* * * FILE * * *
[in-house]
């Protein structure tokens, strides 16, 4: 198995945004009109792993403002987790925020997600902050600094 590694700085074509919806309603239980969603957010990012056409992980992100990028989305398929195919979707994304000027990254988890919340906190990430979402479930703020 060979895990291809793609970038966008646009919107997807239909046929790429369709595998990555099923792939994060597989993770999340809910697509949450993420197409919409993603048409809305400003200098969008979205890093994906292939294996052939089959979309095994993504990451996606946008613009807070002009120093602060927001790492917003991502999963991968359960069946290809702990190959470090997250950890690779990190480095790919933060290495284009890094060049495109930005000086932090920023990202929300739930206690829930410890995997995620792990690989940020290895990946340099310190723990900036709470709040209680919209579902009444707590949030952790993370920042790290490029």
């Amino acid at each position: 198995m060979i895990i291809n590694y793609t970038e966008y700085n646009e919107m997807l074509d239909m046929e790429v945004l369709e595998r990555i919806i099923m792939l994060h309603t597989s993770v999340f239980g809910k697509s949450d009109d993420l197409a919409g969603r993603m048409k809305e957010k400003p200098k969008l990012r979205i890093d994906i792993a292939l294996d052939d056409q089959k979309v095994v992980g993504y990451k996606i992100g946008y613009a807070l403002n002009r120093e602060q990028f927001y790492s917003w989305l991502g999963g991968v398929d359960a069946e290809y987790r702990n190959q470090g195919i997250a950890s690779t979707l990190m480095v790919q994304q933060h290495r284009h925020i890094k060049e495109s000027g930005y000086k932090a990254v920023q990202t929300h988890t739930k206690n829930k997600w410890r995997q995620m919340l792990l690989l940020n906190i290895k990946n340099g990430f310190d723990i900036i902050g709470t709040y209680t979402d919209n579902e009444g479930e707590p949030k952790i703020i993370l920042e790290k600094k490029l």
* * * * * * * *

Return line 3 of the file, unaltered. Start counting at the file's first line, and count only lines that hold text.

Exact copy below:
């Amino acid at each position: 198995m060979i895990i291809n590694y793609t970038e966008y700085n646009e919107m997807l074509d239909m046929e790429v945004l369709e595998r990555i919806i099923m792939l994060h309603t597989s993770v999340f239980g809910k697509s949450d009109d993420l197409a919409g969603r993603m048409k809305e957010k400003p200098k969008l990012r979205i890093d994906i792993a292939l294996d052939d056409q089959k979309v095994v992980g993504y990451k996606i992100g946008y613009a807070l403002n002009r120093e602060q990028f927001y790492s917003w989305l991502g999963g991968v398929d359960a069946e290809y987790r702990n190959q470090g195919i997250a950890s690779t979707l990190m480095v790919q994304q933060h290495r284009h925020i890094k060049e495109s000027g930005y000086k932090a990254v920023q990202t929300h988890t739930k206690n829930k997600w410890r995997q995620m919340l792990l690989l940020n906190i290895k990946n340099g990430f310190d723990i900036i902050g709470t709040y209680t979402d919209n579902e009444g479930e707590p949030k952790i703020i993370l920042e790290k600094k490029l």